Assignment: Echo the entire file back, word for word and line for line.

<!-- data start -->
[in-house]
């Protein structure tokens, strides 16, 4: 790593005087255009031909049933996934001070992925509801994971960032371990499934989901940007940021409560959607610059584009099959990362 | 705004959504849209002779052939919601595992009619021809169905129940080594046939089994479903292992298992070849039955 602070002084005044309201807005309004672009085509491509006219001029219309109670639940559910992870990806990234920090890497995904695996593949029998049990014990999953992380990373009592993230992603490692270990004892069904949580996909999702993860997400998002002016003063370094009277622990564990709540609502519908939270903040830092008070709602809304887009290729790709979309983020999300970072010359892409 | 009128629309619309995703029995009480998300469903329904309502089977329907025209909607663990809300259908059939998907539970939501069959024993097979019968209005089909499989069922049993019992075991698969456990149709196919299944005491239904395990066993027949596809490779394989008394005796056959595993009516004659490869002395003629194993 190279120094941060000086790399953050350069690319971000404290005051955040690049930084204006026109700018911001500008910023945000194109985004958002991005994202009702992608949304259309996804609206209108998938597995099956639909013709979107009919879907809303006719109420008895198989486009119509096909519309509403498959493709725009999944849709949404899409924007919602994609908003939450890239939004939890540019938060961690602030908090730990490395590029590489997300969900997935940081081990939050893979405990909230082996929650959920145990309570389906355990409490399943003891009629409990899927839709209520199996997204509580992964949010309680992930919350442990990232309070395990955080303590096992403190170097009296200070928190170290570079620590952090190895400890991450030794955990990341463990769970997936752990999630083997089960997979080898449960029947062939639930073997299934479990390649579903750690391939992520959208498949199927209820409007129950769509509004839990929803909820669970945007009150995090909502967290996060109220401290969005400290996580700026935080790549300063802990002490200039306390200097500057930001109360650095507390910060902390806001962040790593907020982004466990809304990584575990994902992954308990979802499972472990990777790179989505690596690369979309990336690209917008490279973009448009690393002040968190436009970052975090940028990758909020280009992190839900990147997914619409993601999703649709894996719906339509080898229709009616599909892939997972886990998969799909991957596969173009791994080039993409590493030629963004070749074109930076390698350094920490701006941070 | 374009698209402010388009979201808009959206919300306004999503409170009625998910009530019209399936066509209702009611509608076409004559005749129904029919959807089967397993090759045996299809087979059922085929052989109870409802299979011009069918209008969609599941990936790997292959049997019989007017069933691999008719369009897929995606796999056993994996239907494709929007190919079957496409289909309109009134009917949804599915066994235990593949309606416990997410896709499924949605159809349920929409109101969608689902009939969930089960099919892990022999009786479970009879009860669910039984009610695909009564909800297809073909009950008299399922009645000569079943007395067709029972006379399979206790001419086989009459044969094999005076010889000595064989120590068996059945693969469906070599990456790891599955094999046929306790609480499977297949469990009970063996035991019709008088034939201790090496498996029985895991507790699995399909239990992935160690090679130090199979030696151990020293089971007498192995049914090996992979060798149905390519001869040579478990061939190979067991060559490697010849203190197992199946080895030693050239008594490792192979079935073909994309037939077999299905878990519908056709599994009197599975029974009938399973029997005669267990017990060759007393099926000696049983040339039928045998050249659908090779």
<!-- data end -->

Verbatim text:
[in-house]
């Protein structure tokens, strides 16, 4: 790593005087255009031909049933996934001070992925509801994971960032371990499934989901940007940021409560959607610059584009099959990362 | 705004959504849209002779052939919601595992009619021809169905129940080594046939089994479903292992298992070849039955 602070002084005044309201807005309004672009085509491509006219001029219309109670639940559910992870990806990234920090890497995904695996593949029998049990014990999953992380990373009592993230992603490692270990004892069904949580996909999702993860997400998002002016003063370094009277622990564990709540609502519908939270903040830092008070709602809304887009290729790709979309983020999300970072010359892409 | 009128629309619309995703029995009480998300469903329904309502089977329907025209909607663990809300259908059939998907539970939501069959024993097979019968209005089909499989069922049993019992075991698969456990149709196919299944005491239904395990066993027949596809490779394989008394005796056959595993009516004659490869002395003629194993 190279120094941060000086790399953050350069690319971000404290005051955040690049930084204006026109700018911001500008910023945000194109985004958002991005994202009702992608949304259309996804609206209108998938597995099956639909013709979107009919879907809303006719109420008895198989486009119509096909519309509403498959493709725009999944849709949404899409924007919602994609908003939450890239939004939890540019938060961690602030908090730990490395590029590489997300969900997935940081081990939050893979405990909230082996929650959920145990309570389906355990409490399943003891009629409990899927839709209520199996997204509580992964949010309680992930919350442990990232309070395990955080303590096992403190170097009296200070928190170290570079620590952090190895400890991450030794955990990341463990769970997936752990999630083997089960997979080898449960029947062939639930073997299934479990390649579903750690391939992520959208498949199927209820409007129950769509509004839990929803909820669970945007009150995090909502967290996060109220401290969005400290996580700026935080790549300063802990002490200039306390200097500057930001109360650095507390910060902390806001962040790593907020982004466990809304990584575990994902992954308990979802499972472990990777790179989505690596690369979309990336690209917008490279973009448009690393002040968190436009970052975090940028990758909020280009992190839900990147997914619409993601999703649709894996719906339509080898229709009616599909892939997972886990998969799909991957596969173009791994080039993409590493030629963004070749074109930076390698350094920490701006941070 | 374009698209402010388009979201808009959206919300306004999503409170009625998910009530019209399936066509209702009611509608076409004559005749129904029919959807089967397993090759045996299809087979059922085929052989109870409802299979011009069918209008969609599941990936790997292959049997019989007017069933691999008719369009897929995606796999056993994996239907494709929007190919079957496409289909309109009134009917949804599915066994235990593949309606416990997410896709499924949605159809349920929409109101969608689902009939969930089960099919892990022999009786479970009879009860669910039984009610695909009564909800297809073909009950008299399922009645000569079943007395067709029972006379399979206790001419086989009459044969094999005076010889000595064989120590068996059945693969469906070599990456790891599955094999046929306790609480499977297949469990009970063996035991019709008088034939201790090496498996029985895991507790699995399909239990992935160690090679130090199979030696151990020293089971007498192995049914090996992979060798149905390519001869040579478990061939190979067991060559490697010849203190197992199946080895030693050239008594490792192979079935073909994309037939077999299905878990519908056709599994009197599975029974009938399973029997005669267990017990060759007393099926000696049983040339039928045998050249659908090779």